A decent sized restaurant well funded by investors has a business plan. That plan includes the range of customers it seeks with its menus. Some restaurants cast a wide net with huge menus designed to please as many people as possible, from those with lots of money to those on a tight budget; young and old; food knowledgeable and those who kind of don’t care, but enjoy eating out; folks who like lots of food to those who want small plates; and, so on.
Good examples of the big menu places are the Italian-American places that have opened up over the past five years: These are trattoria-style, with pizza, pasta, big main courses, and great side dishes of vegetables. The best example in Boston is Babbo Pizzeria and Enoteca; another great place is Pastoral.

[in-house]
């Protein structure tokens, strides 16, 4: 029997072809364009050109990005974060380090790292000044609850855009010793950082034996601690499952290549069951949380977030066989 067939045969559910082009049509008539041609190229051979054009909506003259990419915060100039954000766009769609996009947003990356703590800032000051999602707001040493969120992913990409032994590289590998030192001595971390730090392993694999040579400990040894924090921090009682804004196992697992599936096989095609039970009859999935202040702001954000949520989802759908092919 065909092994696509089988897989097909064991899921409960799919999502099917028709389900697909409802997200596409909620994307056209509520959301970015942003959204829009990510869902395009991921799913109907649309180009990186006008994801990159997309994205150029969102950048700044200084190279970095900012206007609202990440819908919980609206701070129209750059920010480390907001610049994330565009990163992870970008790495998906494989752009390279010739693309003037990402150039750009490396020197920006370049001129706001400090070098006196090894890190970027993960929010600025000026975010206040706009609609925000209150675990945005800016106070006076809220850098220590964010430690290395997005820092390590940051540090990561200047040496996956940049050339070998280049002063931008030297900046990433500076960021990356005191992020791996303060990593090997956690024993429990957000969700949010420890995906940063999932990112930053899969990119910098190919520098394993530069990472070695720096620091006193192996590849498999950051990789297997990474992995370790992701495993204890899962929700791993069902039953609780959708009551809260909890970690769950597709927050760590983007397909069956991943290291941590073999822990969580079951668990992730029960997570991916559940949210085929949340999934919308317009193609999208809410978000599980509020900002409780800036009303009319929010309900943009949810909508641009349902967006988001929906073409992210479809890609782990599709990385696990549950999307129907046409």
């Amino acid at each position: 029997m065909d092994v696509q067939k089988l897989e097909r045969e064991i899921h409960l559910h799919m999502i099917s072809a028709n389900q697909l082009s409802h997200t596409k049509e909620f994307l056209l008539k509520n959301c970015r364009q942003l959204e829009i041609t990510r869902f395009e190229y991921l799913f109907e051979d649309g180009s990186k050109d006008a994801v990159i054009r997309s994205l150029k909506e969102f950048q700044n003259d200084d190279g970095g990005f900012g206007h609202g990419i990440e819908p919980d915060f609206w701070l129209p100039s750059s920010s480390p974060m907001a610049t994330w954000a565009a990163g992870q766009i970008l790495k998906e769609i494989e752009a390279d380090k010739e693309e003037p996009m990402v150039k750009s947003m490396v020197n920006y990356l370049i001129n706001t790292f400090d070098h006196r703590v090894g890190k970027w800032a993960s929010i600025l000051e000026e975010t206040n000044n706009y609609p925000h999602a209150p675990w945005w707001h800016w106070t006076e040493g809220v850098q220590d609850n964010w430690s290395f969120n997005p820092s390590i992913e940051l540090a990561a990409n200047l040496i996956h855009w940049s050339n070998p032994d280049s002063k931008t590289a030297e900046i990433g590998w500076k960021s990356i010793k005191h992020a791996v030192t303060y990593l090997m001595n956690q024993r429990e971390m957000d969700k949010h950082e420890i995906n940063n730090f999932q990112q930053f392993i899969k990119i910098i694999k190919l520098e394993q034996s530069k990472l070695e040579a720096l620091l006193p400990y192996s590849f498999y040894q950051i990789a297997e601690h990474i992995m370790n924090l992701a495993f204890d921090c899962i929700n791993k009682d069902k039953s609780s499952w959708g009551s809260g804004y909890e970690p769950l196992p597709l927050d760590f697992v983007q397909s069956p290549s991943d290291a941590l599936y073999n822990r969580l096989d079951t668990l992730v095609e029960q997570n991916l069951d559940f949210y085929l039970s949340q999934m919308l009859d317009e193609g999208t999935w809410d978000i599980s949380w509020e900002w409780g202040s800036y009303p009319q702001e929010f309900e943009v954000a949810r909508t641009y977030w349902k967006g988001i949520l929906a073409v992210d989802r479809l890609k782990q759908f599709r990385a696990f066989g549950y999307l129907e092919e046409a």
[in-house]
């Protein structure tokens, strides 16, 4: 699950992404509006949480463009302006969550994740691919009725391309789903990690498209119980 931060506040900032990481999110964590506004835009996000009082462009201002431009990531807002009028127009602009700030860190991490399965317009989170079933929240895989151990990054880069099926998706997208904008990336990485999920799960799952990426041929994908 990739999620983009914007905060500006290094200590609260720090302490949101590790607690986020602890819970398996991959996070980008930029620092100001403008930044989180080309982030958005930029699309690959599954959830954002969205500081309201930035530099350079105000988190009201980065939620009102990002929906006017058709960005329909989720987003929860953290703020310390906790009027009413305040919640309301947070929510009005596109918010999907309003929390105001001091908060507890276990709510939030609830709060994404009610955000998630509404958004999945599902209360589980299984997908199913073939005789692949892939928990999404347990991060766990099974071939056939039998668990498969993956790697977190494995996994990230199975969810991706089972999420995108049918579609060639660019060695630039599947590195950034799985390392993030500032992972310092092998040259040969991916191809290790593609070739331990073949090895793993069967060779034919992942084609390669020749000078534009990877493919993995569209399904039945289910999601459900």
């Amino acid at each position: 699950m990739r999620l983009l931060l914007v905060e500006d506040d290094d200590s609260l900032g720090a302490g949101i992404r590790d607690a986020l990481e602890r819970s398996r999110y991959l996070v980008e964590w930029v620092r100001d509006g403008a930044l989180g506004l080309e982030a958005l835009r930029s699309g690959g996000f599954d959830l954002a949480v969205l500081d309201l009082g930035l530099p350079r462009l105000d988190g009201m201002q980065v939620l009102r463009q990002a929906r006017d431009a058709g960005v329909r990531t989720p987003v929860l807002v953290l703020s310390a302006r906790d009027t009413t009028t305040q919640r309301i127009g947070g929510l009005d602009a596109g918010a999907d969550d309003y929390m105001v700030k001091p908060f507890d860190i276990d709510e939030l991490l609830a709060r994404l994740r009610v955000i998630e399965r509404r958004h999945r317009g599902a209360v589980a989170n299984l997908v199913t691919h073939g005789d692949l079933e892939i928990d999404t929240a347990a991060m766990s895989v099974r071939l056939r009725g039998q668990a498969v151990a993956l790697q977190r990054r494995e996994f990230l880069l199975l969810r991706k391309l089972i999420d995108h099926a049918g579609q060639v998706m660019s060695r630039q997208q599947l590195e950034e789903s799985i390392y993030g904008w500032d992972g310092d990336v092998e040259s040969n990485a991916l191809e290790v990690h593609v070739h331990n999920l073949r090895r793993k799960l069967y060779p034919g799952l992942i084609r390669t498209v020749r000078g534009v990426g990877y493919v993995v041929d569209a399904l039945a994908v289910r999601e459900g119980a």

It’s the family-style Chinese and Italian-American that historically have been crowd pleasers.
The challenge though, beyond that model, is to find restaurants that are well-defined and specific in who they are trying to reach. It’s a riskier endeavor because the restaurant is deliberately focusing on a smaller, presumably regular, and well off enough customer to ensure high and routine revenues.
In Boston, you have Giulia.